Breaking News Stories
These are news stories breaking after the publishing of this Word
– Twenty-First Century Crusades?
8: The Vatican demonstrating intolerance for the Muslims in Europe. Possibility
of the Pope speaking negatively toward the Muslim faith, its beliefs and the
Qur’an. He could conceivably call for a new "crusade" against Islam.
The Vatican (Slowly) Awakens to Jihad
By Joseph D'Hippolito
Nearly two years after conducting a vigorous international campaign
against military intervention in Iraq, the Vatican reversed itself.
The Telegraph, Britain’s leading conservative newspaper, reported Oct.
10 that Vatican officials now support a multinational military presence
led by NATO to restore order and protect Iraq’s nascent democracy.
The article's headline is telling: "Vatican buries the hatchet with
Blair and Bush over Iraq." Before the Anglo-American invasion, Pope John
Paul II passionately opposed President George W. Bush and British Prime
Minister Tony Blair, who favored military force to make Saddam Hussein
comply with the United Nations' demand for disarmament.
But as an anonymous Vatican advistor told the Telegraph, "there is a
feeling that there really is no going back."
Cardinal Angelo Sodano, the Vatican’s secretary of state, described the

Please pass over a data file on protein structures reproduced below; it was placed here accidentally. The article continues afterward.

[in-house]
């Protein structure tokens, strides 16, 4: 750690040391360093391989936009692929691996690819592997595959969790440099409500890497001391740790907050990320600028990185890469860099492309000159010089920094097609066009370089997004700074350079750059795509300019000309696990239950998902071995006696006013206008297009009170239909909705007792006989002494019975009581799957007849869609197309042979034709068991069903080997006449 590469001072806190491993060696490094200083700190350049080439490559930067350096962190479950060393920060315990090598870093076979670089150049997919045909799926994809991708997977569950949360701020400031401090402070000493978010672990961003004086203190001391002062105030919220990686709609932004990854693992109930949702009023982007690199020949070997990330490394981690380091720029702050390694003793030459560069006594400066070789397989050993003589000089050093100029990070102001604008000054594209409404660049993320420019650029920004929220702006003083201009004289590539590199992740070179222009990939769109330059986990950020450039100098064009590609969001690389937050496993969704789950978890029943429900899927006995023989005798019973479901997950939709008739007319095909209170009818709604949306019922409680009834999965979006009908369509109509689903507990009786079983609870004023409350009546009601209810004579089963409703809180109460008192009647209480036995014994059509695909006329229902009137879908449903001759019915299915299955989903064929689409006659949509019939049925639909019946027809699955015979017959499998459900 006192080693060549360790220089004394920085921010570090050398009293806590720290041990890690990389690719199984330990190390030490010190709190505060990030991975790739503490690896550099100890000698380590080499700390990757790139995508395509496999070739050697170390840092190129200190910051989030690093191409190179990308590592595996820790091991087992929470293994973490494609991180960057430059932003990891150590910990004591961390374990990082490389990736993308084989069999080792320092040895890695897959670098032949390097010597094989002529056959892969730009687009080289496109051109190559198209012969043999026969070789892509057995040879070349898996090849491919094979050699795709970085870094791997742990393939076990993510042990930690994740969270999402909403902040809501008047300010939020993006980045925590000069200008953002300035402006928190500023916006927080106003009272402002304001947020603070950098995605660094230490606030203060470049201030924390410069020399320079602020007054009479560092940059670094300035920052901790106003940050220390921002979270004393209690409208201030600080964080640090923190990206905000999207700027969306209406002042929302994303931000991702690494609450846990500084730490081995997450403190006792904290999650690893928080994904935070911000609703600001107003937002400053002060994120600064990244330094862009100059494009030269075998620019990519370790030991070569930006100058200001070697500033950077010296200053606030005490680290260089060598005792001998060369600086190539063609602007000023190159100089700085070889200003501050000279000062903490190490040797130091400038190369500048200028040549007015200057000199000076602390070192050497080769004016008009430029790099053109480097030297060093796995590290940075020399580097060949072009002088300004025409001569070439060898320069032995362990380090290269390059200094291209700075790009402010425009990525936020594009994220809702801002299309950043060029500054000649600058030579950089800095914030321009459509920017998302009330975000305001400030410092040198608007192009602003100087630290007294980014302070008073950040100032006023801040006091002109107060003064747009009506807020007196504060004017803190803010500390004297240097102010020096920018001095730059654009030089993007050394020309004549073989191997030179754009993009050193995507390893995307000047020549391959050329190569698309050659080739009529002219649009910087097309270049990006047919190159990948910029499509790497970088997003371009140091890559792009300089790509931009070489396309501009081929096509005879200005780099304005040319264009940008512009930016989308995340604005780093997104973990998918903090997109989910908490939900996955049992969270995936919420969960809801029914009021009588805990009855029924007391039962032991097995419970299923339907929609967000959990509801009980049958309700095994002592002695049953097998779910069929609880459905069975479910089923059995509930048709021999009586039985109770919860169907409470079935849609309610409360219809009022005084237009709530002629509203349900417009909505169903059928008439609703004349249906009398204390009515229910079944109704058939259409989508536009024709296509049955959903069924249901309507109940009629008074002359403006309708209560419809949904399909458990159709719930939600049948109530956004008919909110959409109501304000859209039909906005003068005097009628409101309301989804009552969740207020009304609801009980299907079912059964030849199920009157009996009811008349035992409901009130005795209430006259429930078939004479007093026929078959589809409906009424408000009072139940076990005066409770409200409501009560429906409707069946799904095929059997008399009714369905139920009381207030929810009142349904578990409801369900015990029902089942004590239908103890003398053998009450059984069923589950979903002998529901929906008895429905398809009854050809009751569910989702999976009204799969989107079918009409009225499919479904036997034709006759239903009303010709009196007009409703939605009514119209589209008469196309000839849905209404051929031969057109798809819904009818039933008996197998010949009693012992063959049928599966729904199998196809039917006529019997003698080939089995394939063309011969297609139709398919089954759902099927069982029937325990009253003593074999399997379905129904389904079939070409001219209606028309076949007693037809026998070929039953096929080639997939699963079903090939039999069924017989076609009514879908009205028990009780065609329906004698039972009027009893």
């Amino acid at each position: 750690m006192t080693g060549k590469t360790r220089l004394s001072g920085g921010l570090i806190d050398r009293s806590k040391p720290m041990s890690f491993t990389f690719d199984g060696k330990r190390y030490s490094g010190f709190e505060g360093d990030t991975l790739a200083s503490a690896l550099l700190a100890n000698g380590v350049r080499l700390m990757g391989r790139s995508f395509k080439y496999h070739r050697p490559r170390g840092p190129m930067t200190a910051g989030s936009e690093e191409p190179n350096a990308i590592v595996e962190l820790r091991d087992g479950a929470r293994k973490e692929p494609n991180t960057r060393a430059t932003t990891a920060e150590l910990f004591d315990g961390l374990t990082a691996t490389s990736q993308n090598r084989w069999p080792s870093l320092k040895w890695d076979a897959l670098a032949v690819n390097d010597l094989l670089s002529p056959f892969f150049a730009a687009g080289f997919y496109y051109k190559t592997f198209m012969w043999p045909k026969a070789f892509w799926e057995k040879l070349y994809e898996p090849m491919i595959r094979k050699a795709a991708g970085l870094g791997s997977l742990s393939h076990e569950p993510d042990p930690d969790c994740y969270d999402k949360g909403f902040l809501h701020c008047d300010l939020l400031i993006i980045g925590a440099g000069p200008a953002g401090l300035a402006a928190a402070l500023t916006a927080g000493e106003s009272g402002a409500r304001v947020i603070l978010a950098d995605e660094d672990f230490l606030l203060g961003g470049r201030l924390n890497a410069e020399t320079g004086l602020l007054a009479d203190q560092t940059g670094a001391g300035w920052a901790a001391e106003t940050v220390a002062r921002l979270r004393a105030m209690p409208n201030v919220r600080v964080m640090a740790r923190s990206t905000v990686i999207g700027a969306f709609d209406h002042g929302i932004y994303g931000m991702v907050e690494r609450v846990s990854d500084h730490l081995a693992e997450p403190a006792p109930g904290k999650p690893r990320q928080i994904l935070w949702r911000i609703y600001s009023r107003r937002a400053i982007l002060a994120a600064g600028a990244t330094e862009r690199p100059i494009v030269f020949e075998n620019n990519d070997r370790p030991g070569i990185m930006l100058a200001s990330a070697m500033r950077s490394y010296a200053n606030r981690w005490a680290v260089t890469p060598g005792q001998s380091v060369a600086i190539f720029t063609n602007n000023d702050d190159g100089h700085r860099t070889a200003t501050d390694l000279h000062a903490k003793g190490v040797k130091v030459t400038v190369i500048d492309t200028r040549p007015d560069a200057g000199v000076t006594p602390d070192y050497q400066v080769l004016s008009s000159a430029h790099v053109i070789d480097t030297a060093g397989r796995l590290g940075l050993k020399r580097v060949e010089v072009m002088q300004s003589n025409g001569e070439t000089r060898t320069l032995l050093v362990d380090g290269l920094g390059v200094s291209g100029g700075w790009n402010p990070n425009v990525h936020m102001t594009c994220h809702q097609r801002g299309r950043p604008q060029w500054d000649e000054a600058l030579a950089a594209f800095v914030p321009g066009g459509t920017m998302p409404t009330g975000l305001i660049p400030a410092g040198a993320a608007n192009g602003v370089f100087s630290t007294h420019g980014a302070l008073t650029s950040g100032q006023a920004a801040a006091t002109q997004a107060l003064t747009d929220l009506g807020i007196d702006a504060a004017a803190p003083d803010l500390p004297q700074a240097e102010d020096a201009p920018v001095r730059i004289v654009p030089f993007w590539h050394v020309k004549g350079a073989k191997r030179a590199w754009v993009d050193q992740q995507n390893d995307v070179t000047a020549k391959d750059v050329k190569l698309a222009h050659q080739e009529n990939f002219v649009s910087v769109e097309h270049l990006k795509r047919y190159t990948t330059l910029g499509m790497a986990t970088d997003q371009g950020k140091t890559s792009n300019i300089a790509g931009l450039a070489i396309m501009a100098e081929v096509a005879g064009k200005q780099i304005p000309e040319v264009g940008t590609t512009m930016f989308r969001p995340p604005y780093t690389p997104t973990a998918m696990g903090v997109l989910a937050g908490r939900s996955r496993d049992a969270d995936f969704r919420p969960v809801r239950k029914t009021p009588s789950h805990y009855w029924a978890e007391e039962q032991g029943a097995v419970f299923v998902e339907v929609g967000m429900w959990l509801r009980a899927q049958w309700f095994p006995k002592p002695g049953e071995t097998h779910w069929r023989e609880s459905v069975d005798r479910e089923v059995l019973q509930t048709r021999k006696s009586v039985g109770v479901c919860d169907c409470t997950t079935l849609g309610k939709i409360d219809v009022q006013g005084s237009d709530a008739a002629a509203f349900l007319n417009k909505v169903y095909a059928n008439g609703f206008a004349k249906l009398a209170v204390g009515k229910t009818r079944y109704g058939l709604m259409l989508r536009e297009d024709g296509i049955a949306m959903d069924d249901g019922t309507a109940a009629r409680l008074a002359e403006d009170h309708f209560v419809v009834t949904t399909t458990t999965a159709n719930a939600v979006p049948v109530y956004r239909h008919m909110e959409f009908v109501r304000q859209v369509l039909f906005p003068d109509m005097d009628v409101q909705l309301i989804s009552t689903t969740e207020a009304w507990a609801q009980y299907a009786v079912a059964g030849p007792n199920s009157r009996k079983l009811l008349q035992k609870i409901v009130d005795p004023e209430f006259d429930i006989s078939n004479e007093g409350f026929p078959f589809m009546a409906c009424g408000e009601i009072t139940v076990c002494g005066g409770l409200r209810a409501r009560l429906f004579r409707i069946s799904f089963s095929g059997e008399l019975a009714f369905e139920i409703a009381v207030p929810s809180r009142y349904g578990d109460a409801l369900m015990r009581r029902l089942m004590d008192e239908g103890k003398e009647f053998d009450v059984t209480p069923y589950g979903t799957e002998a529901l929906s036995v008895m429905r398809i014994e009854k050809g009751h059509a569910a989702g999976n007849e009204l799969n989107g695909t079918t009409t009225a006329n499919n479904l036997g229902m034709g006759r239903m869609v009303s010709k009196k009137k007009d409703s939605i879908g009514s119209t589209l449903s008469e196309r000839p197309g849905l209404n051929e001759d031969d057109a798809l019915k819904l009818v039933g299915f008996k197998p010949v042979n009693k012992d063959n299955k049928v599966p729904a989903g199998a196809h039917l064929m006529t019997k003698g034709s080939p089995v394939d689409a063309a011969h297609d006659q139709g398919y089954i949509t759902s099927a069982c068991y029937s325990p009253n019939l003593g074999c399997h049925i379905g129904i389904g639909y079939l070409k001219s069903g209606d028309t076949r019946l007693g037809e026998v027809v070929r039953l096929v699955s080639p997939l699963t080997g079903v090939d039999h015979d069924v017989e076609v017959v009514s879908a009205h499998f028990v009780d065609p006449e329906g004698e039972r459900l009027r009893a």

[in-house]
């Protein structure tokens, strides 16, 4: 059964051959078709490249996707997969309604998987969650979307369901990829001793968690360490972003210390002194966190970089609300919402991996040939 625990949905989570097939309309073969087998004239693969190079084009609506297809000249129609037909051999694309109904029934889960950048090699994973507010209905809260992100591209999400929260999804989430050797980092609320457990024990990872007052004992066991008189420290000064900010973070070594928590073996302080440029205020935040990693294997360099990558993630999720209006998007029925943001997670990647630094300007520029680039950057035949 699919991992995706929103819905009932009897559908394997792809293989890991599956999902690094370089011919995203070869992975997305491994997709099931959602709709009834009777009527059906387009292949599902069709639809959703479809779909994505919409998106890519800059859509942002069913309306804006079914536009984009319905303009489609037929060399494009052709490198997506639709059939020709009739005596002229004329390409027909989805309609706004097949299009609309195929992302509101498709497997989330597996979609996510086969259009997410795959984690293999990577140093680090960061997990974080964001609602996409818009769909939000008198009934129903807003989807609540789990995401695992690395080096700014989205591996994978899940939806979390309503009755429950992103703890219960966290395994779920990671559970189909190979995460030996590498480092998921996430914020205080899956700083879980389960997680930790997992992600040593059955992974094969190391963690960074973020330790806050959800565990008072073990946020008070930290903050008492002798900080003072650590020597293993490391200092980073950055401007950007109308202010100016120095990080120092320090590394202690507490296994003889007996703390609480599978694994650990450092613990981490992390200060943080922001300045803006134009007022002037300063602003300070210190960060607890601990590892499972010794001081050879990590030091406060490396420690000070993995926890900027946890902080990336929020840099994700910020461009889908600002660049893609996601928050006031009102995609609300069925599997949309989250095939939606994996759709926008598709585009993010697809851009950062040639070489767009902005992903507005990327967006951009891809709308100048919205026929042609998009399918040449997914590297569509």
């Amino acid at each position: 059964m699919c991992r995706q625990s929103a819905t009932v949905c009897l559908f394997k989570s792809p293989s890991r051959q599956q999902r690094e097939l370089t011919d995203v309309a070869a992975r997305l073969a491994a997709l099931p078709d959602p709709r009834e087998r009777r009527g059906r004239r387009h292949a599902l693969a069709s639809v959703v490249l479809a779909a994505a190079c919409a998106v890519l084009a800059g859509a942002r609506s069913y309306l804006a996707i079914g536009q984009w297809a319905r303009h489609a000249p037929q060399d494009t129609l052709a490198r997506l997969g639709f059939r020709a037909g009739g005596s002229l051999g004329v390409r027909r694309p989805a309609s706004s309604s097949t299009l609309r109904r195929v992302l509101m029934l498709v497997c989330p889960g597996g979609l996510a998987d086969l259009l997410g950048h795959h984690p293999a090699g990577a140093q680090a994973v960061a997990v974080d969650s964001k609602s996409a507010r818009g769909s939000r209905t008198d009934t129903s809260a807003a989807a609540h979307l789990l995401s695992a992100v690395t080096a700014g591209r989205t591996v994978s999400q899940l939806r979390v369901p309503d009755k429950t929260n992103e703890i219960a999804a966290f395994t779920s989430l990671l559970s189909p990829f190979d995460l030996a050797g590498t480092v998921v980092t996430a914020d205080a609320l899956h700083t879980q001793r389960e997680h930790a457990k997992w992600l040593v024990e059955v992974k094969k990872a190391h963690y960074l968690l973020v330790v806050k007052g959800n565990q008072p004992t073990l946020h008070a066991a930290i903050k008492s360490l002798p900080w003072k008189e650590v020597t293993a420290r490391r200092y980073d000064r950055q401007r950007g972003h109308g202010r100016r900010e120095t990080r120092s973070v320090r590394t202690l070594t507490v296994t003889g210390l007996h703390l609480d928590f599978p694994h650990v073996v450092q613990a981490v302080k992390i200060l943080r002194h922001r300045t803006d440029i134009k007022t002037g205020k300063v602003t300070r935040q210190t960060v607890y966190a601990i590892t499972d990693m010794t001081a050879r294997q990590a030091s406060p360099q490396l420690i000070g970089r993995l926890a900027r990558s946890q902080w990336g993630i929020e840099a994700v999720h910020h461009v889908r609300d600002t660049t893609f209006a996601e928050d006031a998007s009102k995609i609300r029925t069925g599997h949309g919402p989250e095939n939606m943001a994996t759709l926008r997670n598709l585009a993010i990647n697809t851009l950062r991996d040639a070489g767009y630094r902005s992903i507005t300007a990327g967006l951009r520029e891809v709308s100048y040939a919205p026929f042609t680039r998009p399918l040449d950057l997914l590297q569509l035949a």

reversal more colorfully.
"The child has been born," Sodano told the Italian daily La Stampa on
Sept. 22. "It may be illegitimate but it’s here, and it must be reared
Four days later, an editorial in the newspaper of the Italian bishops’
conference, Avvenire, written by Vittorio Parsi, a professor at the
Catholic University of Milan and the newspaper’s foreign policy expert,
bluntly outlined Vatican policy:
What (the terrorists) want is, in fact, not "Iraq for the Iraqis," but
"Iraq for the assassins." Thus all of Iraq will become a colossal common
area for fundamentalist terrorism, for the brigands of Ba'ath, and for
the most extremist Shiite mullahs. The international community and the
West, which objectively holds within this community the greatest share
of power, culture, and responsibility, have the duty of blocking the
realization of this plan. The Atlantic Alliance, with its attitudes and
counterbalances, is the multilateral institution that can assume the
onus of protecting the right of the Iraqis to express their political
will by voting.
Rome’s stance goes beyond a resigned acceptance of uncomfortable facts
or the determination to influence the issue. It reflects a gradual yet
increased awareness – and fear – of jihadism’s growing influence.
Only three weeks prior to Parsi’s editorial, Vatican and Italian